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'Silenced, Expelled, Imprisoned'

June 2, 2014

A new report from Amnesty International documents the crackdown on Iranian students and scholars that came in the wake of former President Mahmoud Ahmadinejad’s election in 2005.

The report, which is based on interviews with more than 50 individuals with direct knowledge of Iran’s higher education system and an analysis of publicly available documents and media reports, is titled "Silenced, Expelled, Imprisoned: Repression of Students and Academics in Iran." It provides specific information on the cases of student activists and scholars who were imprisoned on national security-related charges or allegations of insulting government leaders in connection with their participation in the mass protests that followed Ahmadinejad’s disputed reelection in 2009. Many remain behind bars today.

The report also traces how Ahmadinejad renewed and redoubled efforts to further “Islamicize” Iranian higher education, by, for example, tightening rules on gender segregation and dress code, suspending and expelling student activists and banning them from continuing their education elsewhere, cancelling or revising humanities courses deemed to be Western-influenced and “un-Islamic,” and dismissing or forcing the retirement of faculty perceived as being “secular” or “reformist.”

Furthermore, the Amnesty International report describes official government efforts to restrict university participation on the part of women – who by 2007 were reported to represent more than 58 percent of university enrollment – by imposing quotas on female enrollment in certain degree programs and closing off their participation in others (such as mining engineering). As the report documents, members of Iran’s unrecognized minority religions, including the Baha’is, have largely been denied access to higher education since shortly after the Islamic Revolution in 1979.

Amnesty International offers a series of recommendations to Iranian President Hassan Rouhani, whose comparatively moderate rhetoric since taking office last August has raised renewed hopes about the potential for improved relations between Iran and the West. The recommendations include “annul[ing] all previous arbitrary suspensions and expulsions of students and all forced retirements or effective dismissals of academic staff carried out on prohibited grounds” and ending discrimination on the basis of gender, religion and other identity categories.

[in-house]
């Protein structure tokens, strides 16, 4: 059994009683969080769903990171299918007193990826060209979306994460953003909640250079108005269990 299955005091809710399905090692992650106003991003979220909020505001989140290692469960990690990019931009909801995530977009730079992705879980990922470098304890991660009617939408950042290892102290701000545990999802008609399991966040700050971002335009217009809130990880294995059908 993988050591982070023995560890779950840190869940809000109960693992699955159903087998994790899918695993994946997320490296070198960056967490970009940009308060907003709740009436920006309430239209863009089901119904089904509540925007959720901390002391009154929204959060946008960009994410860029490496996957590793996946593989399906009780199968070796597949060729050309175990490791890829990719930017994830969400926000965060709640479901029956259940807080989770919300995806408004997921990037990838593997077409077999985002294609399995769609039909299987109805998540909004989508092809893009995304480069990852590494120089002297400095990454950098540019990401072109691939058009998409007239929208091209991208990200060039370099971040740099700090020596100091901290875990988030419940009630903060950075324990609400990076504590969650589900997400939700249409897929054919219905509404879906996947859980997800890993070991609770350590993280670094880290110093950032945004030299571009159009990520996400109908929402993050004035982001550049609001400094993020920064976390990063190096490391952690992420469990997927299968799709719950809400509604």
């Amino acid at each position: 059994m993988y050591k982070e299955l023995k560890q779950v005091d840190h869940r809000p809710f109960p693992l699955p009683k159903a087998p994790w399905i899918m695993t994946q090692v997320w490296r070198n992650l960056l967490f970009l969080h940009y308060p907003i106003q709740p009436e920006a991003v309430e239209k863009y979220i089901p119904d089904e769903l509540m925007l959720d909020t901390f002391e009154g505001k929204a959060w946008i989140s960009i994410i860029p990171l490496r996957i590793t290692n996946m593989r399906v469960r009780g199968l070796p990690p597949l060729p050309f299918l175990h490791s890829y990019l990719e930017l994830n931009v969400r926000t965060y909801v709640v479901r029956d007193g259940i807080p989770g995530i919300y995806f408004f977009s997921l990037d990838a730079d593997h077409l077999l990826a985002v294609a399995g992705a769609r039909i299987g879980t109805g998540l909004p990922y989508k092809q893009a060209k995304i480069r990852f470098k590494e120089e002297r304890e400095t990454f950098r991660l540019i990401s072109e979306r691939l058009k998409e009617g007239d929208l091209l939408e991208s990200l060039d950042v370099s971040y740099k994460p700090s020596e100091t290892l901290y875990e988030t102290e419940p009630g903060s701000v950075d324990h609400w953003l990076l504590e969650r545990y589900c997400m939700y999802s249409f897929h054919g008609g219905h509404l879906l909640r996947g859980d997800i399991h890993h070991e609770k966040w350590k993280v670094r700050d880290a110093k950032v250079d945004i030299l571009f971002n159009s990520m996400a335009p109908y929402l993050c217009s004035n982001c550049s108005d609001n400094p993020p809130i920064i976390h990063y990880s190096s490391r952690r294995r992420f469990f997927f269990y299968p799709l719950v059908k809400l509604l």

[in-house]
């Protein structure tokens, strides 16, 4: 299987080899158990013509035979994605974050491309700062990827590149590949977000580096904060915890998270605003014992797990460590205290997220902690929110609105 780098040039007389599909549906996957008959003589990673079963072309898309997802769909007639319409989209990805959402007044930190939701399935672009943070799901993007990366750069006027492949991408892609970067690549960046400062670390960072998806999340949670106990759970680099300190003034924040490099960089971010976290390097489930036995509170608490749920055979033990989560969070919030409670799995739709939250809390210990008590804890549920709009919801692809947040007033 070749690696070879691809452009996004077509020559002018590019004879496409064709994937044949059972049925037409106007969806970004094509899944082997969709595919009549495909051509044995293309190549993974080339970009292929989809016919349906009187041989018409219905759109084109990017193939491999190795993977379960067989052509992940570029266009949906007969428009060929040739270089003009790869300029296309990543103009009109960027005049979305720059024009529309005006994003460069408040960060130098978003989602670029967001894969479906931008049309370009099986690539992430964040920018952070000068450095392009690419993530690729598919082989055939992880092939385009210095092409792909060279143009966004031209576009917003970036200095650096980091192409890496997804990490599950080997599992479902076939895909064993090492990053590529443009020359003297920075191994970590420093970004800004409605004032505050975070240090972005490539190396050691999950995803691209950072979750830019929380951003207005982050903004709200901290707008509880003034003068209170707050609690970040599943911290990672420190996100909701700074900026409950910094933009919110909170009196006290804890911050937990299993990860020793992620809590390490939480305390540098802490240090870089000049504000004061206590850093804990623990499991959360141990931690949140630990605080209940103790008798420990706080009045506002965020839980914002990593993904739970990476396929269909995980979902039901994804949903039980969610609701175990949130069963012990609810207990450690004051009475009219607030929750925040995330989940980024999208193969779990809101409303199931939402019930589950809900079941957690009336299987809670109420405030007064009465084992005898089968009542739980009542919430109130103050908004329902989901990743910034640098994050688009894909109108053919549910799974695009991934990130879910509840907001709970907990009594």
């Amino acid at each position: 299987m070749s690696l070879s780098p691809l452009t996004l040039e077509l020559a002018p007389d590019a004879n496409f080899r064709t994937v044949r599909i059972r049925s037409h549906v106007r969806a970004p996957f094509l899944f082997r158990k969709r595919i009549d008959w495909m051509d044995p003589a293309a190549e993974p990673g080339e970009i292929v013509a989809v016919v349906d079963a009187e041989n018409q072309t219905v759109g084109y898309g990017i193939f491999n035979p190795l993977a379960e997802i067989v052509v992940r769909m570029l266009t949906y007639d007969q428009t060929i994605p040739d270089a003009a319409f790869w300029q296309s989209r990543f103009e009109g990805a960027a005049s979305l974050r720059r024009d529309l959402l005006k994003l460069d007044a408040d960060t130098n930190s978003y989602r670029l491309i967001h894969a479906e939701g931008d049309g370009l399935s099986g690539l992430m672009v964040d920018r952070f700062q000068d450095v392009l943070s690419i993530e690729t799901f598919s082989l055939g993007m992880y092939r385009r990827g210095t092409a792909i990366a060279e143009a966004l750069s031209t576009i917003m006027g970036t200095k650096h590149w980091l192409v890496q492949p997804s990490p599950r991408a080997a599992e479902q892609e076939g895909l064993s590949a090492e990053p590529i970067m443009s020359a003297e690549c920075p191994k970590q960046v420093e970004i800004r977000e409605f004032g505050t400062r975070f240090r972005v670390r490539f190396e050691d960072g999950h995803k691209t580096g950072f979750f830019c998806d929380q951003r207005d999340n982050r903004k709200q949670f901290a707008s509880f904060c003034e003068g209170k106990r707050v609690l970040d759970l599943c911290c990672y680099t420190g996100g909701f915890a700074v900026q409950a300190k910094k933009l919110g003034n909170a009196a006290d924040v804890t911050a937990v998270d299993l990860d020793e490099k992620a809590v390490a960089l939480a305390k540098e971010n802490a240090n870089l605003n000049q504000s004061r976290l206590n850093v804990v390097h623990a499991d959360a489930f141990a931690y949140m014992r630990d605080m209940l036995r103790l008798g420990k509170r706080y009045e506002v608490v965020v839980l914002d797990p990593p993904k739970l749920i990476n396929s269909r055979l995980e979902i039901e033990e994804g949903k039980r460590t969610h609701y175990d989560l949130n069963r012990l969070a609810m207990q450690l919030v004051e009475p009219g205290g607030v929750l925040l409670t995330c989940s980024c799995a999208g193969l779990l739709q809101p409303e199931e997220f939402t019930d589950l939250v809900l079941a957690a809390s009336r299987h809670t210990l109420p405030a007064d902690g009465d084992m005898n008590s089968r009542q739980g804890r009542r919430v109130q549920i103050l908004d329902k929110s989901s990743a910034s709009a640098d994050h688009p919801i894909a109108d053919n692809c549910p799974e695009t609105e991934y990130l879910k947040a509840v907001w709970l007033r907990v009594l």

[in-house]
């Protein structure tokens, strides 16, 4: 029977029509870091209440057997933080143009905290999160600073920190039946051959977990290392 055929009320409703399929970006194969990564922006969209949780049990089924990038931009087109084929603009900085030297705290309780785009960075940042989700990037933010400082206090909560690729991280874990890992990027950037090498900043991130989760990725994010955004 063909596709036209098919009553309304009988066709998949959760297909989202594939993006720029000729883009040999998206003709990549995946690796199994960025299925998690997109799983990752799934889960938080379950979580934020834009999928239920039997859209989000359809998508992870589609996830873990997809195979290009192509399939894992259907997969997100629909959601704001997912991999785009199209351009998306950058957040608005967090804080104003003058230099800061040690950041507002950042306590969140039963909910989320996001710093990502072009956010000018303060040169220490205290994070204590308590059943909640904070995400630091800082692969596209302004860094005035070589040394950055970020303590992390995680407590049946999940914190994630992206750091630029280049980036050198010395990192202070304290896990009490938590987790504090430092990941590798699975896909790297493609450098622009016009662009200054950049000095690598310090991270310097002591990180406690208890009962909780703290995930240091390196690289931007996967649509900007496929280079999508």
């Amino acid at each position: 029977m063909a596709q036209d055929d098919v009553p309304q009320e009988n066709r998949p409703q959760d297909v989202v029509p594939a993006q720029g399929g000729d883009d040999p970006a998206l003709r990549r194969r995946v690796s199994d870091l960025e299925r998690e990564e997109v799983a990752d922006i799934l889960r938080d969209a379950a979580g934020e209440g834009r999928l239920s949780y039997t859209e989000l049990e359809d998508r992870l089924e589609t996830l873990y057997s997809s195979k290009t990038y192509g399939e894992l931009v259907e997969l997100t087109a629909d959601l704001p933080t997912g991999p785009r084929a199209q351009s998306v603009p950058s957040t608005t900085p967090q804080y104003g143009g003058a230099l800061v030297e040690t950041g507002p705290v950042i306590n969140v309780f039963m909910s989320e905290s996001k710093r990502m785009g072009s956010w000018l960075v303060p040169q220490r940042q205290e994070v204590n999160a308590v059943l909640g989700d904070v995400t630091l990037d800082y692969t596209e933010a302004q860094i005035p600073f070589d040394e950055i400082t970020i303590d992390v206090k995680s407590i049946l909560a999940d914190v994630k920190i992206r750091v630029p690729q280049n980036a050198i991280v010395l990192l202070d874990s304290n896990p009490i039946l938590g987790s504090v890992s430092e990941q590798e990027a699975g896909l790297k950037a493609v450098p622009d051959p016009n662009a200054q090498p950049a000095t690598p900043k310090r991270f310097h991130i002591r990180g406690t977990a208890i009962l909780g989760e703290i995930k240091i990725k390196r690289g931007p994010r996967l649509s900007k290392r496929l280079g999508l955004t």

“[T]he period since President Rouhani took office has seen some, albeit limited positive developments,” the report states, noting that some banned students had been allowed to resume their studies. Iran's Ministry of Science announced in August that 126 banned students had been reinstated.

“For hundreds of others, however, there appears to have been no change, and they remain barred from university either because of their peaceful exercise of freedom of expression or the rights to peaceful assembly and association, or because they are Baha’is or members of other officially unrecognized religious groups who continue to face discrimination," the report continues.

“President Rouhani’s first months in office have raised hopes of a less repressive system in Iran and greater government respect both for the human rights of Iran’s people and for its obligations under international human rights law. The next months and years will be crucial to whether Iran’s universities will be liberated from arbitrary interference by the security police and their political masters and be given the opportunity to become centres of independent scholarship, free thinking and innovation.”

 

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